Asia,  Japan,  Travel Tips

The ultimate guide to rationally pack your baby bag before vacations

Hello moms and dads. I’ve just turned 35 and, among other things, I realized that 1. Oh my God, it’s about time I’m back to running if I want to attend the NYC marathon one day 2. I’ve not been eating chocolate for the last two years… Nooopee, I was checking your degree of attention. Life is too short for calling off on chocolate 3. Once upon a time, this one below used to be my backpack.

My backpack after Princess was born

Yes my dear readers: in another era, this used to be plenty of bikinis, shorts, skirts, even a stiletto pair of shoes, favorite lotions and earrings, etc. Nowadays, my backpack turned out to be my daughter’s backpack. Since she was four-month old and she went on her first family trip! I have to say that I’m pretty proud that she has her own backpack at this young age: one of my concerns about her is to make sure that she turns out to be an interrail kind of person and not a trolley – style girl that goes to the Italian riviera clubbing spots every summer. I’m then more than happy to share Marco’s backpack and take away basically some underwear, a book and my cell phone, in order to allow Princess to travel with all her stuff. Still, packing for a long vacation with her implies a rational plan of what is really necessary. And, let’s be honest : mothers have a concept of “necessary” for their babies that is far from being rational. Even worse in my case, as I’m an Italian mother, at risk of calling Princess “a baby” when she will be in her forties. This picture dates back to our vacations in Japan. How did I manage to fit my twenty-day baby essentials? I still need to figure it out, but I did. Let’s have a look together on how to pack baby bags and (somehow) comply with weight restrictions of airlines.

Nuk magic cup, hand sanitizer and your guide. It’s almost all you need.
  1. Diapers. I exaggerated, bringing two packs: you find them all over the world. One pack is enough. Make sure you have 5/6 in your hand luggage on the flight to change your baby in any circumstances. If you are on a long haul flight, it may take you time before you can access your backpack.
  2. Drugs and solar cream. It depends on your destination, but if you travel abroad, it’s normally better to have your things from home, checked with your pediatrician.
  3. Changing mats. I took four and one in my hand luggage. They occupy a tiny space and are extremely useful. You can find them but not in the proximity stores that you normally find in city centers. Better having some more.
  4. Disposable bibs. Much depends on the stage you are living during the weaning process. We were at the time at the semi solid stage, where Princess ate shaked fruits and vegs and her first solid things, like rice and pasta. The problem being, no matter what she had, it ended up rather outside her mouth than inside. So, I took a whole package with me, to make sure I have a decent supply. I didn’t see myself wandering through Tokyo in search of them.
  5. Baby food. I stick to the “eat like a local” rule and I have always had great, enriching experiences, so i think that “wean as a local” may be the more convenient approach to the story. Of course, much depends on where you are going. In this case I took only some supplies of fruit jars because I read that fruit is scarce in Japan, while Princess is a heavy consumer. Plus, be sure you have a proper amount of snacks and jars to survive the flight and the first hours when arriving. I will write more in depth about this.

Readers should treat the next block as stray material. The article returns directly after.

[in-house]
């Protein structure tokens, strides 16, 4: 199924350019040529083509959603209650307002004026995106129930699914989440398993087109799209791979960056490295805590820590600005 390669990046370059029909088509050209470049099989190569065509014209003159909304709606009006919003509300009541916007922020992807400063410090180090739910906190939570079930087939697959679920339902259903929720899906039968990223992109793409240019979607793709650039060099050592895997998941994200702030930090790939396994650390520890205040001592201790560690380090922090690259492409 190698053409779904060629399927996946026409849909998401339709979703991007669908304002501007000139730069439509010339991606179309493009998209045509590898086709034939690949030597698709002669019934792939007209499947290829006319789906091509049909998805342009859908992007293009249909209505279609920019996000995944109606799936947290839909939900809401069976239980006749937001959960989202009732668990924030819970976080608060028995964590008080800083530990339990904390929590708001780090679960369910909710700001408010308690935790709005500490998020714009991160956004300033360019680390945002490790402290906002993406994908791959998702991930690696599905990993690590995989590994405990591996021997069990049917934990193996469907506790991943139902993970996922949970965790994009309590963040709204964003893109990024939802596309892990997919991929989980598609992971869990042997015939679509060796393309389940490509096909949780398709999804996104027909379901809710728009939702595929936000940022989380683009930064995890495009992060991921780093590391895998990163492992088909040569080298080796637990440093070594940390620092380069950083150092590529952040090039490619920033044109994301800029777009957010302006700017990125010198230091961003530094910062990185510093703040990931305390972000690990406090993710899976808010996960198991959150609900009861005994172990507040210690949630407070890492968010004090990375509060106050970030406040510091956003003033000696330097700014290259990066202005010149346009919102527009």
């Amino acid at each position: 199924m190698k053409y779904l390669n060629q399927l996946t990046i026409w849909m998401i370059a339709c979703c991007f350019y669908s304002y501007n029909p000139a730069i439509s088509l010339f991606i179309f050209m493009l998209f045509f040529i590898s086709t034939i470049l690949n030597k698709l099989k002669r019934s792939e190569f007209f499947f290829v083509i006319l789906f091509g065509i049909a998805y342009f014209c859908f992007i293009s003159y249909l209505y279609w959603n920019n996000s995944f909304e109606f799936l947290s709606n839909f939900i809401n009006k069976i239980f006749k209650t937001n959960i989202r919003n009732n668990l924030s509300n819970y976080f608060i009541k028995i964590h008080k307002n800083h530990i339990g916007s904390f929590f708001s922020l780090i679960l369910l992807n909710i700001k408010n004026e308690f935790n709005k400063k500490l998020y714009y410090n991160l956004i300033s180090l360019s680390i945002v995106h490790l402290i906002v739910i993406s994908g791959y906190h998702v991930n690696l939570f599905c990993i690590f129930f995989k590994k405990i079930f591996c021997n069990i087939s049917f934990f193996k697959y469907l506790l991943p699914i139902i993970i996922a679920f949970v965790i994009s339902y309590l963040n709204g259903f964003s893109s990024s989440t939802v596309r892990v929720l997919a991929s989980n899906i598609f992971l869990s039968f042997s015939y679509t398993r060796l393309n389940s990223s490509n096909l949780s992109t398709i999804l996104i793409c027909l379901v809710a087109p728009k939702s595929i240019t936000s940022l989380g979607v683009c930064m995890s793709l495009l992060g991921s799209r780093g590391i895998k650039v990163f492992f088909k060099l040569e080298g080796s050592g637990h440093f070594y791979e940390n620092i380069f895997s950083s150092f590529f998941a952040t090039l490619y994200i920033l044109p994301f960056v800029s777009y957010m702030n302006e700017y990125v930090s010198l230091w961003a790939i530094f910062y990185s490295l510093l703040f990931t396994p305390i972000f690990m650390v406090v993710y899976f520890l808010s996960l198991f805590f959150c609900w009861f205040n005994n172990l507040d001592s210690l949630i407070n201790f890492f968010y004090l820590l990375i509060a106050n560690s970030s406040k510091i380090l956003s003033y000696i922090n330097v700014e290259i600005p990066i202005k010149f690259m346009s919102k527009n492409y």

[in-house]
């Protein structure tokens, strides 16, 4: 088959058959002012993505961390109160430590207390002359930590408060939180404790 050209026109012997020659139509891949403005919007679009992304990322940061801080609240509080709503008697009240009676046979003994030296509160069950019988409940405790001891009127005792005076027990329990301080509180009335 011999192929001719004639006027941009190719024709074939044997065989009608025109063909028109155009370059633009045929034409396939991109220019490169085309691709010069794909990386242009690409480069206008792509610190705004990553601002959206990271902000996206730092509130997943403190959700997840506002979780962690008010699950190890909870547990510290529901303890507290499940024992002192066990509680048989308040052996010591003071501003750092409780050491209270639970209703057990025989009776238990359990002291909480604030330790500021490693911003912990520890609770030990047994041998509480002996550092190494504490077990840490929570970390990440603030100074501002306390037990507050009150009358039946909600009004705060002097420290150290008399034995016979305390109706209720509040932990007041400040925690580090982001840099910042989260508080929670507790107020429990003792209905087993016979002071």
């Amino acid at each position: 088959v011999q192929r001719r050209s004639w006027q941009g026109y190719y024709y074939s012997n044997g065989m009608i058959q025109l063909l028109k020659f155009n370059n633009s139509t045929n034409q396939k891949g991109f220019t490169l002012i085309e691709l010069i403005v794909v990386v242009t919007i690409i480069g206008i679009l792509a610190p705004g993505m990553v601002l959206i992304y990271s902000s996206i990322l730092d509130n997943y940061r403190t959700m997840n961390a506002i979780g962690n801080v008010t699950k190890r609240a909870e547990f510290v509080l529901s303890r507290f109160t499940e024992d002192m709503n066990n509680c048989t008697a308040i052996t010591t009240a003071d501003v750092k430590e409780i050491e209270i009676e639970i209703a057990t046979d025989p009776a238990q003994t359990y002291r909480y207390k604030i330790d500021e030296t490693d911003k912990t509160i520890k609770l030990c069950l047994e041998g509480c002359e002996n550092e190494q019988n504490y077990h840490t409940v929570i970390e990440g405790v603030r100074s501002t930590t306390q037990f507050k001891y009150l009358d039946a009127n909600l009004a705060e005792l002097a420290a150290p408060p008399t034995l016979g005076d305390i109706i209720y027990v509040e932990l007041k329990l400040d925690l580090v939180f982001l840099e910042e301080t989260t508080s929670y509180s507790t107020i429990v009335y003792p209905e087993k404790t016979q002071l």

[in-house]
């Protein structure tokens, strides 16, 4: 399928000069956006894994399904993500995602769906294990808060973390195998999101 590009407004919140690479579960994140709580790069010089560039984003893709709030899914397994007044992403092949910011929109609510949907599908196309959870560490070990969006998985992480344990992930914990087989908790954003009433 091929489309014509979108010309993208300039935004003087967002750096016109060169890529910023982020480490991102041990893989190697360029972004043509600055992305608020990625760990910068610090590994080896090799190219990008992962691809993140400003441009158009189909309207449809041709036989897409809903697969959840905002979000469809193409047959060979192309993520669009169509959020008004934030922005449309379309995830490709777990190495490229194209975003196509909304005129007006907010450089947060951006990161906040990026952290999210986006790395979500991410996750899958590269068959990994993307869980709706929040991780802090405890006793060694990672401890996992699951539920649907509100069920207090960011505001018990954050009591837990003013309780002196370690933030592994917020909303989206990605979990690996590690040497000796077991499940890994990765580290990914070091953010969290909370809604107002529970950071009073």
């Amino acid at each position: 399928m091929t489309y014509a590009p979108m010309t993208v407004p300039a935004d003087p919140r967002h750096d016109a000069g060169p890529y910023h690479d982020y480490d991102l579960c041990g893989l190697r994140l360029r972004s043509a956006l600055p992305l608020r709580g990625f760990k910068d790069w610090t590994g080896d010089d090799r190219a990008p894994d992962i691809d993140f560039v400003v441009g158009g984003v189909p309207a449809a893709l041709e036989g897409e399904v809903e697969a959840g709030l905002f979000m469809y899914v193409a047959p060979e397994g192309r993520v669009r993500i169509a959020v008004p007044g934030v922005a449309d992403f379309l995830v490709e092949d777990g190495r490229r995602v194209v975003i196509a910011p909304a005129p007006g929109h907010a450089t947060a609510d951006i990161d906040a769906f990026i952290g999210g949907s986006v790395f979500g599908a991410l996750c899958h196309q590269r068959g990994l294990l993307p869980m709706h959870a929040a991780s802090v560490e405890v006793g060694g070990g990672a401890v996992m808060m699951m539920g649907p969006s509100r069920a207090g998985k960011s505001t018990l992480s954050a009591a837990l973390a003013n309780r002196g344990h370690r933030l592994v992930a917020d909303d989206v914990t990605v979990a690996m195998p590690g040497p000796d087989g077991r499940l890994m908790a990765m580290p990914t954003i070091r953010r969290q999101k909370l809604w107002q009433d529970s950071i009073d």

6. Wet wipes. You can find them wherever I think. Still, they are so useful in so many situations that I ‘d rather have some supply. You never know how many times you are gonna change diapers, how many you’ ll need to remove food leftovers from little hands and mouth, how many you’ll use yourself to remove the food that will land on you (because it will, be sure). The list is long. I took three Fissan baby wet wipes (x72 each): one in my hand luggage and two in our backpack. To be honest, two would have been enough.
  7. Clothes. That’s the most tricky part. You want your baby to be confortably dressed, fresh if it’s hot, warm if it’s cold, dry if it rains, clean after each meal, cute if you have to go on a special night out… But, you cannot move the house, can you? I suggest to make sure you have several t shirt, of which, a couple should travel with you. I suggest also parents to take a spare t-shirt on board… From my experience it can be very useful. Don’t forget to have a sweater in case air-conditioning on the flight is excessive. A rain coat, some shorts. A confortable pair of shoes for toddlers. Socks for the little ones can do: even nothing if you are traveling to a warm place. A hat for cold or for sun. And you should be done. I normally bring Marseille soap with me to end wash Princess’ things and our underwear. It saves you much space.
  8. A baby bottle or glass and baby spoons. Depending on what’s your baby’s favorite. Princess has a glass by Nuk that we bring everywhere. I use to bring a couple of baby spoons as it’s easy to forget or lost them.
  9. A gel hand sanitizer. If you travel in western countries, you have no need of bringing it from home, as you find almost the same products you are used to, maybe with a different packaging. Alternatively, it may be more simple to have it with you.
  10. Stroller rain cover. This is essential, wherever you go. Any time of the year.
  11. A couple of soft toys. Your baby’s favorite buddy is part of the family and is coming on vacations. Make sure ayou don’t forget it. You can always find a toothbrush, an adaptor or a cell phone charger, but you cannot find another Dudu. And you know better than I do which crisis might burst if Dudu happens to be absent at bed time.
Girls are ready for the beach.

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